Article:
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Sport in Small Nations

Overview

The 2012 International Research Symposium drew experts from around the world to discuss ‘The Future of Sport in Small Nations’. We were honoured to host such a strong group of internationally renowned keynote speakers.

Some of the questions discussed over the three day conference were:

  • How should small nations measure the ‘value’ of sport?
  • What are the unique strategies, policies and programs put in place by small nations in order to be successful?
  • Does sport play a more significant role in the formation of national identity in smaller nations and if so what are some of the potential consequences both positive and negative?

In addition to gleaning the valuable perspectives of the keynote speakers, the symposium featured two discussion panels to reflect the expertise of national sport chief executives, media experts, coaches and academics.

We were fortunate to engage with all our delegates to help our collective understanding of sport in small nations.

See a copy of the final programme for further information.

Keynote speakers

Professor Barrie Houlihan, Professor of Sport Policy, School of Sport, Exercise & Health Sciences Loughborough University, UK

"Small states, sport and politics at the margin"


Professor Fred Coalter, Visiting Professor, Carnegie Research Centre, Leeds Metropolitan University

"The value of sport: The complex relationship between evidence, policy and politics"


Dr. Pasi Koski, Department of teacher education in Rauma, Centre for Research on Lifelong Learning and Education (CELE), University of Turku, Finland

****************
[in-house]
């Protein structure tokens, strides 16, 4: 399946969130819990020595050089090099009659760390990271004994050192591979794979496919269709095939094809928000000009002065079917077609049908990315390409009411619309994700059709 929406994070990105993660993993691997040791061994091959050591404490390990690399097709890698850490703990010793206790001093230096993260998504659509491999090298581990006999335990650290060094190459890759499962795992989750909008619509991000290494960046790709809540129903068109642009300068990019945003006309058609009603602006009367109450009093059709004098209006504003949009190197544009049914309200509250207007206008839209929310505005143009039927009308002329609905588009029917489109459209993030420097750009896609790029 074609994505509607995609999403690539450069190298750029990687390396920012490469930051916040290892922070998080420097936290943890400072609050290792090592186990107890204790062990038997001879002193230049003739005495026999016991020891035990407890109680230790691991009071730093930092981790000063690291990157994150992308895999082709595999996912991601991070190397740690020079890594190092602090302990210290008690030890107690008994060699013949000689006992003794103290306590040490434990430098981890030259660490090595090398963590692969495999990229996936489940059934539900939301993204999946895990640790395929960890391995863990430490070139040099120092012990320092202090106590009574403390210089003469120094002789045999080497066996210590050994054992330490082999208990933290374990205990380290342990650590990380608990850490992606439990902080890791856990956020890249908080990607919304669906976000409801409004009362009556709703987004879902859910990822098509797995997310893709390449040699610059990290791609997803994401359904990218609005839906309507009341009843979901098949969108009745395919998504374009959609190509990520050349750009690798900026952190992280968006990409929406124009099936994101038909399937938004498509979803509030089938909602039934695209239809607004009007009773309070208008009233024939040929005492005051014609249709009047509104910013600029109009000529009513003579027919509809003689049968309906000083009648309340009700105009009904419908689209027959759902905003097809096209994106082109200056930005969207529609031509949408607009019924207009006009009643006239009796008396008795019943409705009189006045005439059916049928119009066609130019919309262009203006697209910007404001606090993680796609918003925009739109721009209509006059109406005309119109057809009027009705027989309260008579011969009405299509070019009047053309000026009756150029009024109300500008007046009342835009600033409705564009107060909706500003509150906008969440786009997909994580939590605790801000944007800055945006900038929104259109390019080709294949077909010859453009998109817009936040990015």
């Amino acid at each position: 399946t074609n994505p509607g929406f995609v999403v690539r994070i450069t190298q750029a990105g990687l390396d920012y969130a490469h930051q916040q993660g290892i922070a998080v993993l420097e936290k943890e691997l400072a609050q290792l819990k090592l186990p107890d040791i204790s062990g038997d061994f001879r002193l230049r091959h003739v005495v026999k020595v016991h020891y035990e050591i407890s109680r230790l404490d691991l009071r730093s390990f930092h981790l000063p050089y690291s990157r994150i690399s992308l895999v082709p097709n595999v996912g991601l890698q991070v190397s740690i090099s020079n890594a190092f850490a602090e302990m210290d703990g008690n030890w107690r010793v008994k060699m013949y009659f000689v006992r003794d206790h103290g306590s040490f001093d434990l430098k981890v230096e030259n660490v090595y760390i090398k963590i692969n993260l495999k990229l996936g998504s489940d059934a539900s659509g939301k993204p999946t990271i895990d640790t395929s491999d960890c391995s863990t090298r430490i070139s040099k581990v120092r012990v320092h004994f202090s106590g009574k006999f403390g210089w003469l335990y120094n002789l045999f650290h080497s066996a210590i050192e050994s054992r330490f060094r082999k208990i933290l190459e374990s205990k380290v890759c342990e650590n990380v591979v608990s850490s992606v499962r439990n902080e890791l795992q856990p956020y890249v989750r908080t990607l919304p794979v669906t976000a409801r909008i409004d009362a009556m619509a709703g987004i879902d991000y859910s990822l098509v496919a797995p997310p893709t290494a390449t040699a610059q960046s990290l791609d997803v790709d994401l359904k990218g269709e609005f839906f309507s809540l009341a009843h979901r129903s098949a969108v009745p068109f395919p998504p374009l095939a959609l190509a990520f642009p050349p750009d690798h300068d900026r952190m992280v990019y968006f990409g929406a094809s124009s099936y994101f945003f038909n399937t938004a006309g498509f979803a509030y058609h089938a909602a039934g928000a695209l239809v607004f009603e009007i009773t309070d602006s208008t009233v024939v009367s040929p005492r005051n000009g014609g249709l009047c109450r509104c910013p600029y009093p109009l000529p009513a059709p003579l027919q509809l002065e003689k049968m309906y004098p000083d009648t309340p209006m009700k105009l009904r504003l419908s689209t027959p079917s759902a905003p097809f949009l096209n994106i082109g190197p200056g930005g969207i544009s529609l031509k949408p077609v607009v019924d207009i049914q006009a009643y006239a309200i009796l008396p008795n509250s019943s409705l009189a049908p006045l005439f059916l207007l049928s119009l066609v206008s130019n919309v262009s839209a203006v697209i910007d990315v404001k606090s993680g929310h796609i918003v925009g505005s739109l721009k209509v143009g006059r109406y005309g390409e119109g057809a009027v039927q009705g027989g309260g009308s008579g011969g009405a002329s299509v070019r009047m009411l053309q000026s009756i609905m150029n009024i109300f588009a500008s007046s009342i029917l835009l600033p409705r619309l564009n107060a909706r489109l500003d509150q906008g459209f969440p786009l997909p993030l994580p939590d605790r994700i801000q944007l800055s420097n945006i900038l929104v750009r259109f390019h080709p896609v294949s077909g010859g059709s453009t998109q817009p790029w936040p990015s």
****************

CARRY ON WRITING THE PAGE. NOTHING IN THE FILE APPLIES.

"David among Goliaths – Finland as a sport nation"


Professor Lars Tore Ronglan, Norwegian School of Sport Sciences Oslo, Norway

"Elite sport in Scandinavian social democracies: Legitimacy under pressure?"


Dr. Mahfoud Amara, School of Sport, Exercise and Health Sciences, Loughborough University

"Sport policy in small nations: Insights from the Middle East and North Africa region"

Publications

Michael P. Sam & Steven J. Jackson (2015) Sport and small states: the myths, limits and contradictions of the legend of David and Goliath, International Journal of Sport Policy and Politics, 7:3, 319-327.

Barrie Houlihan & Jinming Zheng (2015) Small states: sport and politics at the margin, International Journal of Sport Policy and Politics, 7:3, 329-344

Lars Tore Ronglan (2015) Elite sport in Scandinavian welfare states: legitimacy under pressure?, International Journal of Sport Policy and Politics, 7:3, 345-363

Natalie Darko & Christopher Mackintosh (2015) Challenges and constraints in developing and implementing sports policy and provision in Antigua and Barbuda: which way now for a small island state?, International Journal of Sport Policy and Politics, 7:3,365-390

Josef Fahlén, Inger Eliasson & Kim Wickman (2015) Resisting self-regulation: an analysis of sport policy programme making and implementation in Sweden, International Journal of Sport Policy and Politics, 7:3, 391-406

Michael P. Sam (2015) Sport policy and transformation in small states: New Zealand’s struggle between vulnerability and resilience, International Journal of Sport Policy and Politics, 7:3, 407-420

Pasi Koski & Jari Lämsä(2015) Finland as a small sports nation: socio-historical perspectives on the development of national sport policy, International Journal of Sport Policy and Politics, 7:3, 421-441.

Nadim Nassif & Mahfoud Amara (2015) Sport, policy and politics in Lebanon, International Journal of Sport Policy and Politics, 7:3, 443-455

Richard Toomer (2015) Jamaica, International Journal of Sport Policy and Politics, 7:3, 457-471.

Acknowledgments

We would like to extend our thanks to staff from the Division of Sciences, Marketing and Communications Division, and School of Physical Education for their technical, logistical and administrative support.

Thank you also to the numerous volunteers who helped ensure a successful event.

Finally, our thanks to Orbit Travel, Sport NZ and the NZ Ministry for Culture and Heritage for their sponsorship of the symposium.

Dr. Mike Sam & Professor Steve Jackson